'My sisters call me Mrs Doyle!' - Lorraine Keane shows off her 'homely home'
With a passion for renovation since the age of 20, Lorraine Keane tells why her red-brick terrace must feel like a home first
Lorraine Keane is the kind of person who greets any guest in her home like an old friend. Accompanied by a pair of adoring dogs, she answers the door with an instantly welcoming smile, revealing the warm, chatty personality that makes her one of the country's most recognisable personalities.
And that's not to mention the house itself. Built in the 1850s and located in Monkstown, Co Dublin, it is a bright and spacious red-brick terraced house, refreshingly free from clutter or ostentatious opulence. The interior is an elegantly comfortable makeover that retains many of the building's original period details, designed entirely by Lorraine herself. "The most important thing to me is that it looks and feels lived in," says Lorraine. "It's a home first. As much as I'm fussy and particular, I'd hate for anyone to come here and not feel relaxed.
"My sisters call me Mrs Doyle," she jokes. "Because you can't come in here without having a cup of tea and a sandwich!"
Lorraine and her husband, the musician Peter Devlin, have lived here for 12 years. They have two daughters, Emelia (11) and Romy (8), as well as a Yorkshire terrier called Chip and a Pomeranian puppy called Slipper.
When Lorraine and Peter bought the house in 2003, they knew it would require a lot of work - it was split up into eight flats and in need of a complete renovation. But Lorraine's never shied away from a challenge.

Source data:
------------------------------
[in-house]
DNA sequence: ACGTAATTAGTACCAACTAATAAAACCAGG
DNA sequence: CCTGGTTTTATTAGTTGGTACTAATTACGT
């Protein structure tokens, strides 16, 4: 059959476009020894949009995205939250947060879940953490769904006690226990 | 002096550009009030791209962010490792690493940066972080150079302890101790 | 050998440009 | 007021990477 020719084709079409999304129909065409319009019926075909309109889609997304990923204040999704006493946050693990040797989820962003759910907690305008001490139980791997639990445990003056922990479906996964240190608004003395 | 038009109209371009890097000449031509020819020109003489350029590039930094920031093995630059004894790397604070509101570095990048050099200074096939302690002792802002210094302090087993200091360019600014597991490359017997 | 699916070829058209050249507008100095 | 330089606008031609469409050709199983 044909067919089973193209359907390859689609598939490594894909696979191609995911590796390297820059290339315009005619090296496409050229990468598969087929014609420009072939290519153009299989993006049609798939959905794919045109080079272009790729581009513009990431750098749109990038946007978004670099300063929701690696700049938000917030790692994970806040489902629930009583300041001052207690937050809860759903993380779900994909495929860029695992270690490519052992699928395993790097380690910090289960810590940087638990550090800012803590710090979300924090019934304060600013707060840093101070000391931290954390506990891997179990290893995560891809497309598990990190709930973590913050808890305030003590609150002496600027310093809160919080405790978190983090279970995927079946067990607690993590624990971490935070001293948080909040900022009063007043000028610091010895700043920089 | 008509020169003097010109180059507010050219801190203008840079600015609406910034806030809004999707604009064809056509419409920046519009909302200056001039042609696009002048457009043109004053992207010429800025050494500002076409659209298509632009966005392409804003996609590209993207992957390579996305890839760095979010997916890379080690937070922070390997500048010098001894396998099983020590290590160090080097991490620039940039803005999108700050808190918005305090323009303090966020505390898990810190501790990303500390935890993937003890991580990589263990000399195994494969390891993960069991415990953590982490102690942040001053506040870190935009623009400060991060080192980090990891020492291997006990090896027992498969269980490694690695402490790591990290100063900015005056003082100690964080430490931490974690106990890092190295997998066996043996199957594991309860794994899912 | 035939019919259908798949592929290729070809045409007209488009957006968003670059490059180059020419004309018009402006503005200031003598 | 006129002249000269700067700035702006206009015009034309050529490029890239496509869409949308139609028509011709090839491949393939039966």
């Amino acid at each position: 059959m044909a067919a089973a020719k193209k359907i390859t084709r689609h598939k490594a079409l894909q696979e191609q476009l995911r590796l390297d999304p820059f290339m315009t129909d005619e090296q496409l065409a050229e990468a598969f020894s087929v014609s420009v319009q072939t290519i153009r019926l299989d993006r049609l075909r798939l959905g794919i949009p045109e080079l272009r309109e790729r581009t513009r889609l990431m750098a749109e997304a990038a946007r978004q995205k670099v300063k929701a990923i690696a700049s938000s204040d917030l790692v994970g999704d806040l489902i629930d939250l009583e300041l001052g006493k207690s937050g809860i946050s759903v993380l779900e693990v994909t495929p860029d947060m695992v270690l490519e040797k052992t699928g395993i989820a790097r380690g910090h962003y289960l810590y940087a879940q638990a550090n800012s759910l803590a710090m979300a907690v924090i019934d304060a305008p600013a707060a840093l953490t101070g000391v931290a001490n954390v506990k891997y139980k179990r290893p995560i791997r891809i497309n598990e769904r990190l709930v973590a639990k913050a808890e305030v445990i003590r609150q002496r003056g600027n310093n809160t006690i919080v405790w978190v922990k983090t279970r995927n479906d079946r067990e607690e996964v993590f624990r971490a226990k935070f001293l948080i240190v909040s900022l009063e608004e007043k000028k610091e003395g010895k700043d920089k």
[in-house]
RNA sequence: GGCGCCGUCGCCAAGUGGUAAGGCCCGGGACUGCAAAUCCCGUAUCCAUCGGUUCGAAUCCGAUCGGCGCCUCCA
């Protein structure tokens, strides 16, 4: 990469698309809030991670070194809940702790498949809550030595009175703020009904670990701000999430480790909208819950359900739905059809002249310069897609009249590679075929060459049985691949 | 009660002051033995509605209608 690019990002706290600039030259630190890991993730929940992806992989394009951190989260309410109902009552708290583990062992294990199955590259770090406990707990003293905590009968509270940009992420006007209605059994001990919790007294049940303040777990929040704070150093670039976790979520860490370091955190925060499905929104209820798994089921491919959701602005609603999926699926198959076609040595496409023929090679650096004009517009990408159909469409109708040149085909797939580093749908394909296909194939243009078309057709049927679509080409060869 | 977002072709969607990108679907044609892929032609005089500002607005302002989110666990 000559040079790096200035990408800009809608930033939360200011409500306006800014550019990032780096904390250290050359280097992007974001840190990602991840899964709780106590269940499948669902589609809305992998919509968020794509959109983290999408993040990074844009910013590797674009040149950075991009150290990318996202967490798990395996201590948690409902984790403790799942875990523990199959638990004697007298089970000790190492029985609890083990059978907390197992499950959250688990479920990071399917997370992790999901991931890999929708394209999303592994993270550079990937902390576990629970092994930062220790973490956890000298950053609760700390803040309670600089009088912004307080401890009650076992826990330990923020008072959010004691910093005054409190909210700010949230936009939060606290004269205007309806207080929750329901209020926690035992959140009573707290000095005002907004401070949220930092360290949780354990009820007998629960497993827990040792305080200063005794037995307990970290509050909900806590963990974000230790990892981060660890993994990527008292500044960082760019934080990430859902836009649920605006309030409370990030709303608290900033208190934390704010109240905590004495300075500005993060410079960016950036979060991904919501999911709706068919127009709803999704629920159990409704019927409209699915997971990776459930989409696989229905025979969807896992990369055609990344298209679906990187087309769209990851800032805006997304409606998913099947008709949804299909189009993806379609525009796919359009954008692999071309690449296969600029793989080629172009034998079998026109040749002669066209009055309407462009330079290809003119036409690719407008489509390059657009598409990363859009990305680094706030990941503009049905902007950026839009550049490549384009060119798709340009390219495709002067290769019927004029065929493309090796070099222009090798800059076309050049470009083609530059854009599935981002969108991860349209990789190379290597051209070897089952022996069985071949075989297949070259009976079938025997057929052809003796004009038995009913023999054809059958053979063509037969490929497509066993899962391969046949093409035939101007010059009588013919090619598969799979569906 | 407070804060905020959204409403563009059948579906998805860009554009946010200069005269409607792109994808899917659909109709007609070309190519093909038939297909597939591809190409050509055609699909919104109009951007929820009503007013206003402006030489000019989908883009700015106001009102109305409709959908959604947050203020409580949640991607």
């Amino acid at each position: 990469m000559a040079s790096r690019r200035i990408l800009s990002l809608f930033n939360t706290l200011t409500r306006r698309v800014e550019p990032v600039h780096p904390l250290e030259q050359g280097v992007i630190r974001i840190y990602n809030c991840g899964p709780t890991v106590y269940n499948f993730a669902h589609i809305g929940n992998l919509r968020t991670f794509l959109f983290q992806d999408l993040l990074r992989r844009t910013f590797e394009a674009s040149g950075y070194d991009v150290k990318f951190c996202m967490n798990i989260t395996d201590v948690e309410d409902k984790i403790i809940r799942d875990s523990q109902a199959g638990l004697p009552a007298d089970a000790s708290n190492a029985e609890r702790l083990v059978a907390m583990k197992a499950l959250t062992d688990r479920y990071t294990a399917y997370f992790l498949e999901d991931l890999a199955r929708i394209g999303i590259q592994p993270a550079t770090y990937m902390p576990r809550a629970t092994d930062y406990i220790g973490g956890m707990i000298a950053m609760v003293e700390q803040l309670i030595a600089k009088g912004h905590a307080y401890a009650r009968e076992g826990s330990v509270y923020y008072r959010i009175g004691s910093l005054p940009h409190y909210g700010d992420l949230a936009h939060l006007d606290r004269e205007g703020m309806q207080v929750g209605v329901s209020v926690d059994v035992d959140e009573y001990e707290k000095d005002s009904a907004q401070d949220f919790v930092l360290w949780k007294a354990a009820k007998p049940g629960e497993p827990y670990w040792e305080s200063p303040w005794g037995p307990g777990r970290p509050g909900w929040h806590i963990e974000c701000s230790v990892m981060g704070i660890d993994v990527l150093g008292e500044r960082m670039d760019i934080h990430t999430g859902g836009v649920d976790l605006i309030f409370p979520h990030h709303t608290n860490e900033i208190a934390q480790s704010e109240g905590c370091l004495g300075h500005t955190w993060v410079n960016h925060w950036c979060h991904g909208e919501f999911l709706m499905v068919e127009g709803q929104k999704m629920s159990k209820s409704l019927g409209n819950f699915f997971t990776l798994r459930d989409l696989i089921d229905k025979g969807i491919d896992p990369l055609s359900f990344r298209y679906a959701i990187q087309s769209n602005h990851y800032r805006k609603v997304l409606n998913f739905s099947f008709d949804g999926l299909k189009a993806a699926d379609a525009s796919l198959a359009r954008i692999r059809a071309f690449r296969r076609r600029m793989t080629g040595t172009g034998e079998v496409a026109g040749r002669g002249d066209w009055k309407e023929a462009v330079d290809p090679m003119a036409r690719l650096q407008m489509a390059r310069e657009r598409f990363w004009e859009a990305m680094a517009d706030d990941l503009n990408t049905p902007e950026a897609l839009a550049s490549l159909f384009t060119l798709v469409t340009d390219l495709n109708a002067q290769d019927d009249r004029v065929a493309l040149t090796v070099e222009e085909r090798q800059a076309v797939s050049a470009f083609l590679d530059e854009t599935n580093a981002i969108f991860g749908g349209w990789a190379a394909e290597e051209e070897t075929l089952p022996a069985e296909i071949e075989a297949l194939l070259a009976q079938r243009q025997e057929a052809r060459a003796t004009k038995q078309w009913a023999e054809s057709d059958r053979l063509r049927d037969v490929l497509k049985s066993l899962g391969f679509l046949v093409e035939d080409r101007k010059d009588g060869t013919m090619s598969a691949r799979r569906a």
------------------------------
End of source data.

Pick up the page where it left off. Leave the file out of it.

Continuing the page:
She fell in love with interior design after buying her first home in Foxrock village when she was just 20 years old. After redecorating the tiny cottage like "a little doll's house", Lorraine sold it off and purchased a house in need of refurbishment in Booterstown. She set to work knocking down walls and renovating the house, and ended up selling it a number of years later. Her next major refurbishment was a little mews house down at Seapoint Avenue, which she remembers fondly as "a real wreck".
When she met Peter, Lorraine sold her mews house and together they bought this property in Monkstown. They spent their first year living in a small flat in the basement with baby Emelia while converting the building into a family home.
"The renovations are ongoing. There's always something with these houses, and I'm the type that loves doing it. It doesn't frighten me, I enjoy it, and I'll constantly change things as I get bored," says Lorraine. Lorraine's favourite room is her walk-in wardrobe, a stunning space where glamorous designer labels and high-street brands sit side by side. She loves Chanel, Isabel Marant and Tom Ford, as well as influential Korean designers like Lie Sangbong.
"I would mix and match designer pieces with high street very often," Lorraine explains. "Zara, River Island and H&M are great, and I would mix those with a couple of classic designer pieces that I know are good investments and won't date."
The wardrobes, installed by T&R Doyle, double as a playroom for Lorraine's daughters, who love dressing up when they have friends over. "They know the shoes that they're not allowed to touch," Lorraine warns. "The shelf with the red soles is out of bounds!" This mix-and-match approach to personal style comes across in Lorraine's choice of interiors, too. "My interiors style is a bit like my own fashion style: it's mixed, it's eclectic and diverse," she says.